A pioneer of punk cabaret, Boston-born Palmer first gained notoriety as one half of The Dresden Dolls, offering lead vocals, piano, harmonica and ukulele alongside Brian Viglione for a sound the duo described as Brechtian punk cabaret.
Known for outrageous stage antics and mad live performances, a typical show from The Dresden Dolls can include anything from stilt walking and fire breathing to living statues and other performance art. Palmer is also one half of the conjoined twin sisters Evelyn Evelyn with folk musician Jason Webley, releasing a self-titled full-length album in 2010.
Amanda Palmer has released four solo albums, including the critically acclaimed Theatre is Evil with the Grand Theft Orchestra and the tongue-in-cheek Amanda Palmer Goes Down Under, an ode to her love of all things Australian, including tracks Makin Whoopee, Map of Tasmania and We’re Happy Little Vegemites. Palmer has also toured with her husband Neil Gaiman in their fringe hit An Evening with Neil Gaiman and Amanda Palmer.
Well-known for her online presence, Palmer connects with her fans via her blog and social media, couchsurfing around the world, performing in fans? backyards and announcing secret shows for those in the know. In January 2013, Amanda Palmer threw a ninja gig at Brisbane’s Gallery of Modern Art, stripping to her underwear and covering herself in colourful dots from the popular Yayoi Kusama exhibition.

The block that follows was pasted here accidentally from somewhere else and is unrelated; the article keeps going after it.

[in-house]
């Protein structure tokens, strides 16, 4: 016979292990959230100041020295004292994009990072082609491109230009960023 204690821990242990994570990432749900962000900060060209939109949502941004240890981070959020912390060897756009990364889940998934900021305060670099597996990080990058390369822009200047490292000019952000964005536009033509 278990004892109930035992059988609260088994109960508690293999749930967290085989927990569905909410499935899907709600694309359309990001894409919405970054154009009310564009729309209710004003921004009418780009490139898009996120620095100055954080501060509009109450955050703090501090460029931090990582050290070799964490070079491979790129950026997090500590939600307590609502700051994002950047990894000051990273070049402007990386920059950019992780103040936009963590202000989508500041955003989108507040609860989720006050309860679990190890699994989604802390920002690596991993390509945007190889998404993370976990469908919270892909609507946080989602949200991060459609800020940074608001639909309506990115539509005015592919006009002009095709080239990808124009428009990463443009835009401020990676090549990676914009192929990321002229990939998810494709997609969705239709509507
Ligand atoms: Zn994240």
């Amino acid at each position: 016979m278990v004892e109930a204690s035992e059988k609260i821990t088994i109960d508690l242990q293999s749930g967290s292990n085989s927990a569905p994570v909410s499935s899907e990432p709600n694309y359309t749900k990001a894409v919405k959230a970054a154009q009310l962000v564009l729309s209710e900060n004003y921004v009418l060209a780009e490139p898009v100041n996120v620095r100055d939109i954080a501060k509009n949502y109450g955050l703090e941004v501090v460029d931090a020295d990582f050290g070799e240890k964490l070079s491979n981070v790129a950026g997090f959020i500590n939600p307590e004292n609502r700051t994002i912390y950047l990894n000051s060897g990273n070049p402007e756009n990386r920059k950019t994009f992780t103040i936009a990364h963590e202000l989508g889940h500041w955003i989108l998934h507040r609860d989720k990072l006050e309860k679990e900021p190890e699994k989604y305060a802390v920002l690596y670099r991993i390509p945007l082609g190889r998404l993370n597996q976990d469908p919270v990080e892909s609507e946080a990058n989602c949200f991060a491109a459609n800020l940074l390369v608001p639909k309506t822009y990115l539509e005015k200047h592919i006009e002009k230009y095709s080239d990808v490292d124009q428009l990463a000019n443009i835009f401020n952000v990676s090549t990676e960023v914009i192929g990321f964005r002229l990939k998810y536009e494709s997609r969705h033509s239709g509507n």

In 2012, Palmer received a mix of praise and criticism for funding her album via the crowdsourcing platform Kickstarter. Her inspiring TED talk Art of Asking has been viewed almost 3 million times and links her early work connecting to people on the street as a living statue to the “random closeness” of reaching out to fans, trusting each other and asking for help.
“My music career has been spent trying to encounter people on the internet the way I could on the box [as a living statue]”says Palmer.
“so blogging and tweeting, not just about my tour dates and my new video but about our work and our art and our fears and our hangovers, our mistakes. And we see each other. And I think when we see each other we want to help each other.”
“I think people have been obsessed with the wrong question, which is how do we make people pay for music? What if we started asking, how do we let people pay for music?”
Just about anything is to be expected Amanda Palmer in this intimate Spiegeltent performance!
Spiegeltent, Festival Village, Hyde Park, Sydney
Season: 9 – 19 January 2014
Bookings: 1300 856 876 or online at: www.sydneyfestival.org.au
For more information, visit: www.sydneyfestival.org.au for details.
Image: Amanda Palmer by Shervin Lainez ©